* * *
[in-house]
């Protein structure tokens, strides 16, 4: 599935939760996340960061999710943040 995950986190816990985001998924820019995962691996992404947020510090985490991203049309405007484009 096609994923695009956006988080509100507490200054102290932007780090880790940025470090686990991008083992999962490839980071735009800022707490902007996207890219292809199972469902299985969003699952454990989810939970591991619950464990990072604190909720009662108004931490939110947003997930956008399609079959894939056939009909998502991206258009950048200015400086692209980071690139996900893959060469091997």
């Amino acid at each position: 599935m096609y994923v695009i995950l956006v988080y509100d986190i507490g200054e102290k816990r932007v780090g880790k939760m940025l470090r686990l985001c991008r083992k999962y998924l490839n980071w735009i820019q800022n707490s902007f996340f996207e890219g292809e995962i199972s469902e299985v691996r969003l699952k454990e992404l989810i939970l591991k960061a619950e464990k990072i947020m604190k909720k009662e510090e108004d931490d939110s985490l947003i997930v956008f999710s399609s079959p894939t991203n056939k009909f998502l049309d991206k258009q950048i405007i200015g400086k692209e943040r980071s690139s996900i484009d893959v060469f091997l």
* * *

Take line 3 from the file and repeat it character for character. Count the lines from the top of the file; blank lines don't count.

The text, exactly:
């Amino acid at each position: 599935m096609y994923v695009i995950l956006v988080y509100d986190i507490g200054e102290k816990r932007v780090g880790k939760m940025l470090r686990l985001c991008r083992k999962y998924l490839n980071w735009i820019q800022n707490s902007f996340f996207e890219g292809e995962i199972s469902e299985v691996r969003l699952k454990e992404l989810i939970l591991k960061a619950e464990k990072i947020m604190k909720k009662e510090e108004d931490d939110s985490l947003i997930v956008f999710s399609s079959p894939t991203n056939k009909f998502l049309d991206k258009q950048i405007i200015g400086k692209e943040r980071s690139s996900i484009d893959v060469f091997l």